The Association of Writing Programs announced its accepted events for the 2012 convention in Chicago on Friday, and my Facebook page/Twitter feed blew up with joy and anguish alike. The panel I’d been asked to be a part of missed the cut (as has been the case for me most years). I was on a panel that made the cut the first time I was asked, back in 2005, and haven’t made it since then, so I’ve wondered what the criteria are, how the panels are chosen, and so on.
So has Amy King, and she’s asking the right questions, I think.
“Why is AWP capable of spending time judging, tallying, averaging, ranking and then informing each applicant of their accepted or rejected status, but it remains impossible, despite having already ranked each proposal and reached a consensus, to inform us of that ranking? If you want the process to be as “democratic and transparent” as possible, wouldn’t sharing those final scores with your applicants be a step in making more transparent this democratic process? ”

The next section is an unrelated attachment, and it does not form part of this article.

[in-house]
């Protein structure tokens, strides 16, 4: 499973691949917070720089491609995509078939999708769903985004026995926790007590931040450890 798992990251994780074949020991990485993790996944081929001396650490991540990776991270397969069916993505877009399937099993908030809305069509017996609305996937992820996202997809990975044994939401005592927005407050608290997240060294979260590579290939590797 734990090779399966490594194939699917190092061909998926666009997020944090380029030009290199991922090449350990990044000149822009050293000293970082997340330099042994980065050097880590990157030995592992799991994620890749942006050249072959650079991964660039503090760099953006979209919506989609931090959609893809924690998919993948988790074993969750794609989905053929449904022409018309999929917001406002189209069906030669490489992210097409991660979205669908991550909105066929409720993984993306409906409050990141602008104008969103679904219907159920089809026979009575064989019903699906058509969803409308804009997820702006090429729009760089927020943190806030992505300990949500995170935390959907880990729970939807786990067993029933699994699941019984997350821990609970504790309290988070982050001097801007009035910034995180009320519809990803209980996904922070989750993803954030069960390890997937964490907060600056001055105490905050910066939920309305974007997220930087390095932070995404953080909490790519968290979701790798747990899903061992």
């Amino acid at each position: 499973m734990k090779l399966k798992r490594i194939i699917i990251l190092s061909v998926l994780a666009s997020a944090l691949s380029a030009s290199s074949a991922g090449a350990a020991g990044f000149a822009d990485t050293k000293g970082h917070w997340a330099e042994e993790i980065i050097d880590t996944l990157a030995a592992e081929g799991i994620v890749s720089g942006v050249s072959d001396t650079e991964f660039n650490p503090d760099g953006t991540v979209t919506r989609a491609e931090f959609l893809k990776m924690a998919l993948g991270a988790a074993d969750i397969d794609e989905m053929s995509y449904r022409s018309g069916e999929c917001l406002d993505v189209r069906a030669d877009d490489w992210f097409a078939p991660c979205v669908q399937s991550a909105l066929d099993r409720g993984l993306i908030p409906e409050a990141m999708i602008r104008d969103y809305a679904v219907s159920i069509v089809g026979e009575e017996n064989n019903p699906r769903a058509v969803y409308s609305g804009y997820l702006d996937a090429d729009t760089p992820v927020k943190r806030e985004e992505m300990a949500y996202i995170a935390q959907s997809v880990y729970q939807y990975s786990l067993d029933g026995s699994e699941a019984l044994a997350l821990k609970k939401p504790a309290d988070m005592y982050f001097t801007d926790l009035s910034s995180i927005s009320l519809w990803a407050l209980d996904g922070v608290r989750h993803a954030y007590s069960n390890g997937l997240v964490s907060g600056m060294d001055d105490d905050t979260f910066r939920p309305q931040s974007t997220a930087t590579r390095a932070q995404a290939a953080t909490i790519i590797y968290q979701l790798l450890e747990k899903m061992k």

I want to say that the AWP isn’t duty bound to make the process open or democratic–it’s their conference, after all. But if they’re going to make the claim that it is, then they ought to make it as open as is humanly possible. After all, they’re depending on writers–many of whom are barely scraping by on contingent faculty wages (and I use the term “wages” loosely) or student loan money or tips–to help pay for the event. If they’re trying to encourage us to take part in the event, then a little help on how to make our panel proposals better would be good, I’d think.